On September 8, the Berwyn Heights Historical Committee visited the National Capital Trolley Museum in Colesville, MD, which preserves the history of DC’s electric streetcars.
Our group took a rambling ride on TTC (Toronto Transit Commission) car 4602 and received a presentation from docent Ken Rocker about the streetcars that served Berwyn Heights 100 years ago.
In August of 1910, the Washington Spa Spring & Gretta Railroad (WSSGRR) sent its first trolley from 15th and H Street, NE to Main and Water Street in Bladensburg. An extension to Berwyn Heights opened in the spring of 1912. This last streetcar company to be launched in the Capital area was troubled from the outset. Lawsuits were soon filed about schedules not kept; there were frequent breakdowns; and management changed within a couple of years of its opening. In October 1912, the name was changed to the Washington Interurban Railway. In May 1915, the Washington Interurban went into foreclosure, and in 1916, it was acquired by its rival, the Washington Railway & Electric Co.
Mr. Rocker explained that WSSGRR was destined to have difficulties because it had to compete with the Baltimore & Ohio Railroad and the already well-established streetcar line of the City & Suburban, later bought by the Washington Railway & Electric, running to Laurel via Hyattsville, College Park and Berwyn. There simply were not enough people living in this area at the time, he said, to generate sufficient demand for a 3rd line. This was certainly true for Berwyn Heights, which had no more than a few dozen homes when WSSGRR started to operate. But the line also served East Riverdale, which was going through a growth spurt, and the old trading center, Bladensburg.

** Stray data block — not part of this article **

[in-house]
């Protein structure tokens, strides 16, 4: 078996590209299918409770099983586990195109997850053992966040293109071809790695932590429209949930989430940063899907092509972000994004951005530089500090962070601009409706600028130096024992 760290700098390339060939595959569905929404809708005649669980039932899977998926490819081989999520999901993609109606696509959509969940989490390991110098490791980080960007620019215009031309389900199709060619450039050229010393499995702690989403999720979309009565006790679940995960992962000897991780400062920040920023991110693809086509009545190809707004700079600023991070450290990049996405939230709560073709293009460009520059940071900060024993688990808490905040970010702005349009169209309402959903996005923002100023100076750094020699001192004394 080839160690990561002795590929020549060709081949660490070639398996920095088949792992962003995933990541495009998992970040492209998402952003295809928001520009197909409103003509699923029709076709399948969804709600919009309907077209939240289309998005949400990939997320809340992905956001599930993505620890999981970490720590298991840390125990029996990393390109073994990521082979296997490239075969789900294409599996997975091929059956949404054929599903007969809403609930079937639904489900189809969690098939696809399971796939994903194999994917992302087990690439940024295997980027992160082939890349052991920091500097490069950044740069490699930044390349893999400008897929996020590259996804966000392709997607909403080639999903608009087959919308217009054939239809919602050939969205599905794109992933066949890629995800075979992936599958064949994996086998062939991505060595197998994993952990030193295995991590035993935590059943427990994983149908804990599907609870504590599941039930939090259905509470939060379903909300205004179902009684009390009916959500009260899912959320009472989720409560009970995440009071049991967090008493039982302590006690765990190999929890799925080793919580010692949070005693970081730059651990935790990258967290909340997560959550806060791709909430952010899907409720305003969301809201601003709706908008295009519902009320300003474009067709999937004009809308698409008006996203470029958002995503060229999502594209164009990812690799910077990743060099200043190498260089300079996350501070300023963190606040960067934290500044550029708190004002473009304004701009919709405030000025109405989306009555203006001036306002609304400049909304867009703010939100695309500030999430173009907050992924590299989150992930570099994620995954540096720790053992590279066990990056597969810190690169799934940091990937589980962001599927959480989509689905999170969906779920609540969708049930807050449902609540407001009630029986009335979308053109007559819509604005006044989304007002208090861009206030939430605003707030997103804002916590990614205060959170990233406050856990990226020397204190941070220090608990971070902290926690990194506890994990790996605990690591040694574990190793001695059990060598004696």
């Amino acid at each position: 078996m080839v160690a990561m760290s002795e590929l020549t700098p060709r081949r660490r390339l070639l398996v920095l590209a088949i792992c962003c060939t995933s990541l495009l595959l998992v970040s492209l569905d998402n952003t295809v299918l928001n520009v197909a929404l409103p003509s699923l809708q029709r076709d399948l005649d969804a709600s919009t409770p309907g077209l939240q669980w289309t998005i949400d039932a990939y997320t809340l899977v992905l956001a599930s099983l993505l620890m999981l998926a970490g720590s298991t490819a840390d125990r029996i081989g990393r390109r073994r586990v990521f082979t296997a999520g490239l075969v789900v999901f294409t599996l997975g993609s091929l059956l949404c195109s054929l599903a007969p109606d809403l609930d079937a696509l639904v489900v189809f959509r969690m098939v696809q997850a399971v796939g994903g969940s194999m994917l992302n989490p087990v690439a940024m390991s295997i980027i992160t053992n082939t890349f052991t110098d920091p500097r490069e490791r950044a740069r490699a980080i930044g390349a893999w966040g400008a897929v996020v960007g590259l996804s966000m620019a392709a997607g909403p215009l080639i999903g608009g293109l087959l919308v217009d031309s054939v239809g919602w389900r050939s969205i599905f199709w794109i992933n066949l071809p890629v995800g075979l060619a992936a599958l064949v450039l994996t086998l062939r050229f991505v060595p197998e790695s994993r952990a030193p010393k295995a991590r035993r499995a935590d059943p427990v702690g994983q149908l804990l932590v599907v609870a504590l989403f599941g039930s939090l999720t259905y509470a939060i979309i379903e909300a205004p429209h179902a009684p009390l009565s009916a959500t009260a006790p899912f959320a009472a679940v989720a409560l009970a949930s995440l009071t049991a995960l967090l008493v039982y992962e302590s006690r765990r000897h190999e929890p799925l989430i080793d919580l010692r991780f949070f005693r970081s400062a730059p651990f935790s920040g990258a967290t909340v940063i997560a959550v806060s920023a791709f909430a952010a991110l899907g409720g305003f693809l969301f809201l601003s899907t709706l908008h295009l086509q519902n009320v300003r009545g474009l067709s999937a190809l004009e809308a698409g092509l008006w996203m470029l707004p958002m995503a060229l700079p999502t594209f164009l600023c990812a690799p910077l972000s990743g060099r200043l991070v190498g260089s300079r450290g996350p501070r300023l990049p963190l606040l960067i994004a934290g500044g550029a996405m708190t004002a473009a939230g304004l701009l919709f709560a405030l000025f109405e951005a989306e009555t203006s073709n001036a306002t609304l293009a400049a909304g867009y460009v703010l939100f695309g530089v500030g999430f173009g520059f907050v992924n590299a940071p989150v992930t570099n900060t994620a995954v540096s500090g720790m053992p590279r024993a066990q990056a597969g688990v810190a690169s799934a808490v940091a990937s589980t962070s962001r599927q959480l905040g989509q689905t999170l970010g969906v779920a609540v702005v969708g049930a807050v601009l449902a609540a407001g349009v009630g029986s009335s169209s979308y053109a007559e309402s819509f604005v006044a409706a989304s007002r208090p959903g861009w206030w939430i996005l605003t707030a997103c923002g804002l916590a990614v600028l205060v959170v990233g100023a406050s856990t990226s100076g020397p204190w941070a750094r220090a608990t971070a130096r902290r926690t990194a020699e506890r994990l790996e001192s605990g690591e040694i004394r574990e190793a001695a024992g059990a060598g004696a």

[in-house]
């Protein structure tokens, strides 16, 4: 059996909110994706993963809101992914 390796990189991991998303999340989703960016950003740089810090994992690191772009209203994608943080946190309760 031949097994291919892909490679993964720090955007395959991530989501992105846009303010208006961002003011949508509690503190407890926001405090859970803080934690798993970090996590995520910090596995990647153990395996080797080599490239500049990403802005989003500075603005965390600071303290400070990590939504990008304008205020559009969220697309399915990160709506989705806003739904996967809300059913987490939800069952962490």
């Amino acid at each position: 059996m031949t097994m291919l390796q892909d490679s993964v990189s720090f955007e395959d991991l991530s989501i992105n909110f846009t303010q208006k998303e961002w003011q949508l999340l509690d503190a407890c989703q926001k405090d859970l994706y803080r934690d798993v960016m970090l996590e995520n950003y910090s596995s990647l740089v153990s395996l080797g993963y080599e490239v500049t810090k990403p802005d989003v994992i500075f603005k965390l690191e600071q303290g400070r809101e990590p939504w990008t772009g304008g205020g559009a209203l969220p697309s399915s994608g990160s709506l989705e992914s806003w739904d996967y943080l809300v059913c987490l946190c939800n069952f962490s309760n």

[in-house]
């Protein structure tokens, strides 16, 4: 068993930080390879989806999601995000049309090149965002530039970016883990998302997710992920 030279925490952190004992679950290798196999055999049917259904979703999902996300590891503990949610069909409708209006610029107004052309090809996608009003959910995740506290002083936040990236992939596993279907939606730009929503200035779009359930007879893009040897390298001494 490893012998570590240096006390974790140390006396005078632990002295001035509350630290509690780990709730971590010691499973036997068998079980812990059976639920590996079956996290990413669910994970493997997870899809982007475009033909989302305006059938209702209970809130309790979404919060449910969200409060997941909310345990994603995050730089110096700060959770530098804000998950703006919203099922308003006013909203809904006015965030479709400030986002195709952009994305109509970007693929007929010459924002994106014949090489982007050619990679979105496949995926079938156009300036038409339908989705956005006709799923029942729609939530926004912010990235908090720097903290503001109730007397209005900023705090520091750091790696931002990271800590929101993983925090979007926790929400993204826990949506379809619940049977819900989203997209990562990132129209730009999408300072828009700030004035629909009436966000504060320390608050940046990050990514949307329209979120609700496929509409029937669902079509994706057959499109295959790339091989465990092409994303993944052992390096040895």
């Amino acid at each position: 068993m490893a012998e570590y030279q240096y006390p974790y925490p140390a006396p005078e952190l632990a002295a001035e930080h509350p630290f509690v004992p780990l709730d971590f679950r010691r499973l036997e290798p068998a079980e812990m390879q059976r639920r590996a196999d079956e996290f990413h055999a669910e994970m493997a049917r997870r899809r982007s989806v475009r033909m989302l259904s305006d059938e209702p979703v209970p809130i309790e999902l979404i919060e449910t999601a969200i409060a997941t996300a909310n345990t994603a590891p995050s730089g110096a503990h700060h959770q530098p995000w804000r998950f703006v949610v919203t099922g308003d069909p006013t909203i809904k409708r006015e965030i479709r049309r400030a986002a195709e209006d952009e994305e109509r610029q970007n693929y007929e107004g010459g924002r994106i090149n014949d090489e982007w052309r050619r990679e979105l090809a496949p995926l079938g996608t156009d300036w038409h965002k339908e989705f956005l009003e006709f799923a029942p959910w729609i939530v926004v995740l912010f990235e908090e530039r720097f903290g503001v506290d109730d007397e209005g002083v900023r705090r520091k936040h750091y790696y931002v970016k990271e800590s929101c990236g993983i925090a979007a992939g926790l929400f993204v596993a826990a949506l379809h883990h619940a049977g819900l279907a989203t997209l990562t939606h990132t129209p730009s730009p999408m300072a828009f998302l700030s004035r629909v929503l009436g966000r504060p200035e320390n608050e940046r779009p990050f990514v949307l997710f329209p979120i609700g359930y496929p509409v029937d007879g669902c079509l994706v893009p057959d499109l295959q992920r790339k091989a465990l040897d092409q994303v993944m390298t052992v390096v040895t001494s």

Seen from a different angle, the entrepreneurs who invested in this streetcar line, did so to spur development of the communities east of the Baltimore & Ohio Railroad. They had purchased real estate along the right-of-way and established real estate companies to induce D.C. residents to move to the suburbs. This had worked with some of the other streetcar companies operating in and around Washington. One might ask what comes first: development or transportation?
At the start of the school year of 1936-1937, Harvey L. “Heinie” Miller (1888 – 1967) was hired as head coach of the varsity boxing squad and professor of journalism by the University of Maryland, College Park. Miller was the right man for the job. He knew every aspect of the sport from personal experience and had spent 20 years writing about it. He put his stamp on the boxing program that same year: the team won the Southern Conference championship, and team boxer Ben Alperstein won the lightweight title in the National Inter-Collegiates. Under Miller’s direction, the terrapin tappers would twice more capture the Southern Conference title.
Miller was no stranger to the neighborhood. He had been involved with the Sportland boxing ring that opened in Berwyn Heights in 1922. At the time, boxing was illegal in the District of Columbia, and the action took place in nearby suburbs in Maryland and Virginia. At Sportland, Miller initially was a referee and, in 1923, became the matchmaker. He staged several high-profile shows before Berwyn Heights Town commissioners clamped down on the entertainment. Among the star performers boxing under Miller’s promotion, was young Goldie Ahearn of Washington D.C., who would go on to become a nationally known boxer and promoter himself.